Judaism subordinates the sense perceptions to an abstract idea of God. It is founded in a renunciation of certain (157) baser instincts, all in the hope of becoming more humane and less animalistic. (158)

We find no strong evidence of racial continuity in Torah; it is always outsiders who make the accusation of Jewish ethnicity. In the Torah, it is not God but the oppressive Pharaoh who first calls the Israelites “a people” (am Yisrael), because he fears they might breed uncontrollably (like swarming insects) and then not support him in times of war. From the Amalekites to Haman, angry outsiders are responsible for casting the federation of Yahweh-worshiping peoples as belonging to a single and contemptible bloodline. (158)


It may be the Jews’ greatest adversaries who have defined them as a race, yet it is Jews who managed to adopt and maintain this view in the face of conclusive scientific evidence that there is no genetic basis for race, least of all a Jewish one. … Although the concept of “race” is no more tangible than an idea (perhaps it is even less concrete a notion), the illusion of being glued together by blood or a specific (162) sequence in our DNA, rather than mere thoughts or actions, somehow feels more real. (163)

By relinquishing our claim to an “original religion,” passed to us directly from the biblical character GOd, we can once again make Judaism available to all who might benefit from its profound focus on ideals over ethnicity. Acknowledging the many influences from which our insights spring does not weaken them, or us, in the least. It invites other peoples to consider their own relationship to Judaism in an entirely new context and, more important, frees us of the crippling tendency to lie to ourselves about the mythic origins of the much more real and ongoing choice to be Jewish. (163)

It is rather to the credit of Jewish ideas. By recontextualizing these ancient holidays, Jews replaced their dependence on the fickle and demanding gods of the land and weather with a new relationship to history, ethics, and social justice. Only by exploring the genuine, foreign roots of these holidays can we come to discover what about them is truly Jewish. (165)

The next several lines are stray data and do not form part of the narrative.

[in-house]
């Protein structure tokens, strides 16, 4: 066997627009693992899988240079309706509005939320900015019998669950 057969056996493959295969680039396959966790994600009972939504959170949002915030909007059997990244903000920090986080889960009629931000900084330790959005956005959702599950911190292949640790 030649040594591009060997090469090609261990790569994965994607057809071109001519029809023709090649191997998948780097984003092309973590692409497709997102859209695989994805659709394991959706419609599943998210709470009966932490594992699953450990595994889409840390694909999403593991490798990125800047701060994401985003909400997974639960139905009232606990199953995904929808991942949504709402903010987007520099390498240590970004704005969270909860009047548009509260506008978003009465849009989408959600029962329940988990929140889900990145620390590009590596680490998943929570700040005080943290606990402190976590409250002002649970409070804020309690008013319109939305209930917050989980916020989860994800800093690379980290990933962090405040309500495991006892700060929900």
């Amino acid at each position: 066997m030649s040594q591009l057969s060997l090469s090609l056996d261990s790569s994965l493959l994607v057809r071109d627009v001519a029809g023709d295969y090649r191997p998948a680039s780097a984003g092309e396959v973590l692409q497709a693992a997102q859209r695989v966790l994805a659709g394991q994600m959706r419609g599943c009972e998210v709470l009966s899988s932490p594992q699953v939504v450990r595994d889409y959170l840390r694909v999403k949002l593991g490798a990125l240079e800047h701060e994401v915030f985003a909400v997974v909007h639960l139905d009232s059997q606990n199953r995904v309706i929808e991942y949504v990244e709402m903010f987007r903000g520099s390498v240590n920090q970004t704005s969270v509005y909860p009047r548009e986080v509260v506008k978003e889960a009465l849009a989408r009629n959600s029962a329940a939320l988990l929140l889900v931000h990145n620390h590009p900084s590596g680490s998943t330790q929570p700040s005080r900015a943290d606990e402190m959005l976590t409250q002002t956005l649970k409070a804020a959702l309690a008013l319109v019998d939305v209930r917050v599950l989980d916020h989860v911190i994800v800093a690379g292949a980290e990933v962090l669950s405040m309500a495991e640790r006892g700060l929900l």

…take Judaism at face value, as a set of events to believe in, rather than as a living system of ideas to be energized and actualized through the ongoing participation of its ever-expanding circle of advocates. (165)

In many instances throughout Jewish history, assimilation has been regarded not as a danger to be avoided, but as a strategy. It is the way Jews promote pluralism, strive toward universality, and keep the boundaries that define Jewishness more porous. In the Torah, intermarriage is not a crime, but a blessing. (166)


The theory they use to describe the natural self-organization of a community is called “emergence.” (168)

We, too, are members of a society with emergent properties. Judaism developed out of the amalgamation of a wide variety of beliefs and customs, all organized around a central premise of iconoclasm, abstract monotheism, and social justice. Our iconoclasm and monotheism insure that we never surrender central authority to anyone or anything. Our mandate for social justice guarantees the equal right of each member to thrive. When things are going well, we feel at liberty to experience these truths and exercise our halakhah as individuals. When we are facing an external threat, we band together–as if we were the components of a single race or organism. (169)

Even if Israel is engaged in a battle for its very survival against an intractable, permanent enemy, we must at least ask ourselves if the defense of Israel is really the same thing as the defense of Judaism. Is it possible that Israel’s seemingly irresolvable battle for survival has become an excuse for the rest of the world’s Jewish population to maintain its defensive crouch and avoid bigger questions about what it means to be Jewish? (170)

| By clinging to a group mentality whether or not the need for such a strategy is present, we force ourselves to find new motivations for our beliefs and behaviors. Since we are behaving like an organized group, we begin to seek out leaders and to create centralized authorities that confirm our self-image. Instead of relaxing into friendlier surroundings, we retrofit new institutions to justify our obsolete survival skills. We embrace belonging and passivity and find leaders who preach to us unilaterally. Instead of rising up from the masses, we look for ways to descend into one. (170)

We may have to give up more than race and state in our effort to bring Judaism up to the present and into the future. We may have to give up the notion of “peoplehood” altogether. The premise that Jews are a unique “people” depends on a faulty understanding of our own history. It presupposes that we have a collective origin–that the one and only God dubbed our ancestors as a chosen race, above or at least apart from all others. (171)